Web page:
Shareholder resolutions prompt direct engagement with companies. Proposals often spur shareholders and management to meet for a full discussion of the topic. This, in turn, leads to proposals being withdrawn and corporate managements agreeing to address issues, something that happens frequently every year. As Exhibit 2 shows, fewer environmental and social shareholder resolutions have come to a vote in recent years in four of the topic areas, including climate risk. It is not uncommon today for as many proposals to be withdrawn before the vote as there are proposals that make it to a vote.
Importantly, shareholder resolutions proposed by smaller investors prompt large institutional investors, including asset managers and asset owners, to engage with corporate managements on high-profile issues. We see no reason to diminish this dynamic, which produces significant impact.
The benefits of shareholder resolutions greatly outweigh the costs. The SEC’s version of the problem may lead one to think that the shareholder resolution process is out of control, inundated by small publicity-seeking activists pushing their pet issues. Yet the number of resolutions voted on each year has remained fairly constant over the past two decades, and, as Exhibit 2 shows, fewer environmental and social resolutions have been voted in recent years.
But as Exhibit 1 shows, average shareholder support for environmental and social resolutions, in particular, continues to grow. This, in itself, is a benefit of the process. It means investors are signaling real concerns to companies that need to be addressed. If resolutions were just nuisances, then presumably they wouldn’t be garnering much support and might rightly be called out as costly. By the SEC’s own estimate, resolutions “cost” companies in the Russell 3000 $70 million per year. That averages out to just $23,000 per firm. According to commissioner Lee, only about 13% of companies, on average, received a shareholder proposal between 2004 and 2017. The benefits of even a single successful resolution or engagement to a company that addresses a significant shareholder concern could dwarf not only the SEC’s per-firm cost estimate but also the overall annual cost estimate.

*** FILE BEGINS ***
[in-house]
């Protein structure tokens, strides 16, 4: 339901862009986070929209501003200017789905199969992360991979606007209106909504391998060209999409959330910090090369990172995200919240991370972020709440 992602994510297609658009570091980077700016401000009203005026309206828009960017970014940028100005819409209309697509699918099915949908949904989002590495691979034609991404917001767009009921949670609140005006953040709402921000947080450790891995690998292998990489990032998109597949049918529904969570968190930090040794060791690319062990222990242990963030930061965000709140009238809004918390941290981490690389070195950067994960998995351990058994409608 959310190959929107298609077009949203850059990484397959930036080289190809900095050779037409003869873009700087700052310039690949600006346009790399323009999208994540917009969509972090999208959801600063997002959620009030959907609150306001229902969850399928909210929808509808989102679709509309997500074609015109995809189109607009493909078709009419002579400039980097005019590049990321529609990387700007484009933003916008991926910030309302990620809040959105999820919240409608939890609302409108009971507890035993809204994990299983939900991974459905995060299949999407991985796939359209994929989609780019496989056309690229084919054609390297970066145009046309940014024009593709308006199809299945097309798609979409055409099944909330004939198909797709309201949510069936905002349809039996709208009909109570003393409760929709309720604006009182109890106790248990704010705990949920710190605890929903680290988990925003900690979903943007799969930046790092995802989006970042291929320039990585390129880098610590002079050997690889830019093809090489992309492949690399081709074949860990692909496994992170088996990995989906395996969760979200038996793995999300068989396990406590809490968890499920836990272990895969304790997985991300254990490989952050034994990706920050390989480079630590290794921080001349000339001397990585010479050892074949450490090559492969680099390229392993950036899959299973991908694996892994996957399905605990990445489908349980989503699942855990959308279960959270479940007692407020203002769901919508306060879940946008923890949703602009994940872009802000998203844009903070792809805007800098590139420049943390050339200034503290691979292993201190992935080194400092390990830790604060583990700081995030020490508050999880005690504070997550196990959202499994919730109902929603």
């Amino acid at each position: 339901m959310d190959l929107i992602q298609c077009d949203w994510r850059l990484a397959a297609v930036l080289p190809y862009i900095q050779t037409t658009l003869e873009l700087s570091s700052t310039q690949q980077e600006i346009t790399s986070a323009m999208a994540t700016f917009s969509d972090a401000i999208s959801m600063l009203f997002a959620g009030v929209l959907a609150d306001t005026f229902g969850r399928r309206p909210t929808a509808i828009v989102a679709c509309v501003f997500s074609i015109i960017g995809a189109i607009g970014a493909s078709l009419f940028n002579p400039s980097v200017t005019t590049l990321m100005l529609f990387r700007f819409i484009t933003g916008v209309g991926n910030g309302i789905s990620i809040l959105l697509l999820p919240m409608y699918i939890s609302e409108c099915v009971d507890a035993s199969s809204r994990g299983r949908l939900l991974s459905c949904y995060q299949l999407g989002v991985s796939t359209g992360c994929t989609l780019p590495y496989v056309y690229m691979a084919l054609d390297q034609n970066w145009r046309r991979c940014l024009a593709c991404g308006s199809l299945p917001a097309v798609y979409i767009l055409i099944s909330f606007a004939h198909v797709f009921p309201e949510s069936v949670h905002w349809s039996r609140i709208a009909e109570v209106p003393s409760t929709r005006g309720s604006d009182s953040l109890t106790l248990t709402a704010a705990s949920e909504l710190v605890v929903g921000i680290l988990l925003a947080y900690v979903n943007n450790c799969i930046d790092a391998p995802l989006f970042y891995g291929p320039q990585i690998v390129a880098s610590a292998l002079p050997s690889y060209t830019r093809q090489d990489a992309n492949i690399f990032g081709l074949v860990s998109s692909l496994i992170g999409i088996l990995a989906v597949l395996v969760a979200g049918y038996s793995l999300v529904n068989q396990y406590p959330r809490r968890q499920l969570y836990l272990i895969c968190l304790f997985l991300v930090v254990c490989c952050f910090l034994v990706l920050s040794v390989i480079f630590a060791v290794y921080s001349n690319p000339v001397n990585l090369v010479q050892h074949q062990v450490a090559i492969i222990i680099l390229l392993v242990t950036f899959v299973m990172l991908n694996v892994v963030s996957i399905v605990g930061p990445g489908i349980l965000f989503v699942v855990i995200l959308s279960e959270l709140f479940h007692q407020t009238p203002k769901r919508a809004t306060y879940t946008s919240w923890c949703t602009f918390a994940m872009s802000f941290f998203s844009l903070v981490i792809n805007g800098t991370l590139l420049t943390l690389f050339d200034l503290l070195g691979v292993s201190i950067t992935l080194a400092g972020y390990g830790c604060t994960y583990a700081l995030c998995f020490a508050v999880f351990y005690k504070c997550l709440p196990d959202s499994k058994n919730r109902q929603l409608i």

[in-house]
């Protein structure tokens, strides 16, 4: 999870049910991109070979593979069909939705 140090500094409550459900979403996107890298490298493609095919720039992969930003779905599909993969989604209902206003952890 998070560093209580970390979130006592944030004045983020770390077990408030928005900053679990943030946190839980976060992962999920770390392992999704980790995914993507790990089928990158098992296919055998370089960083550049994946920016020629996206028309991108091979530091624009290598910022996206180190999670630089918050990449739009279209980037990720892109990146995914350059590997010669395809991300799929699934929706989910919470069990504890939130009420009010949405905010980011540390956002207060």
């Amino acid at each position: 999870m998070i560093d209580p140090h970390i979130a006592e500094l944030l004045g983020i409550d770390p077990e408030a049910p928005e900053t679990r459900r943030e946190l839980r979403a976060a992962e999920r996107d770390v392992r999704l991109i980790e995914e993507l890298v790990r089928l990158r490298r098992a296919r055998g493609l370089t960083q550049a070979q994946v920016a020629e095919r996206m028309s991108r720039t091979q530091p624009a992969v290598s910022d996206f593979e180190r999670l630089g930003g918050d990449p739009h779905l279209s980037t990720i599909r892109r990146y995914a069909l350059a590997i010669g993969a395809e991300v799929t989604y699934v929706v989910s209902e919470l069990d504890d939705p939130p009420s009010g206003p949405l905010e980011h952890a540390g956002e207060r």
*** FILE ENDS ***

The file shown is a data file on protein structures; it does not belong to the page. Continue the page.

In sum, shareholder resolutions and the proxy process make financial markets better for ordinary investors. While the process will persevere under its new limits, there was no good reason for this rule, other than a Trump administration regulator taking action on behalf of certain D.C.-based business trade organizations that want to stifle the voice of investors who have indeed been more concerned in recent years about how public companies address ESG risks, especially those related to climate change.
Jon Hale (firstname.lastname@example.org) has been researching the fund industry since 1995. He is Morningstar’s director of ESG research for the Americas and a member of Morningstar's investment research department. While Morningstar typically agrees with the views Jon expresses on ESG matters, they represent his own views.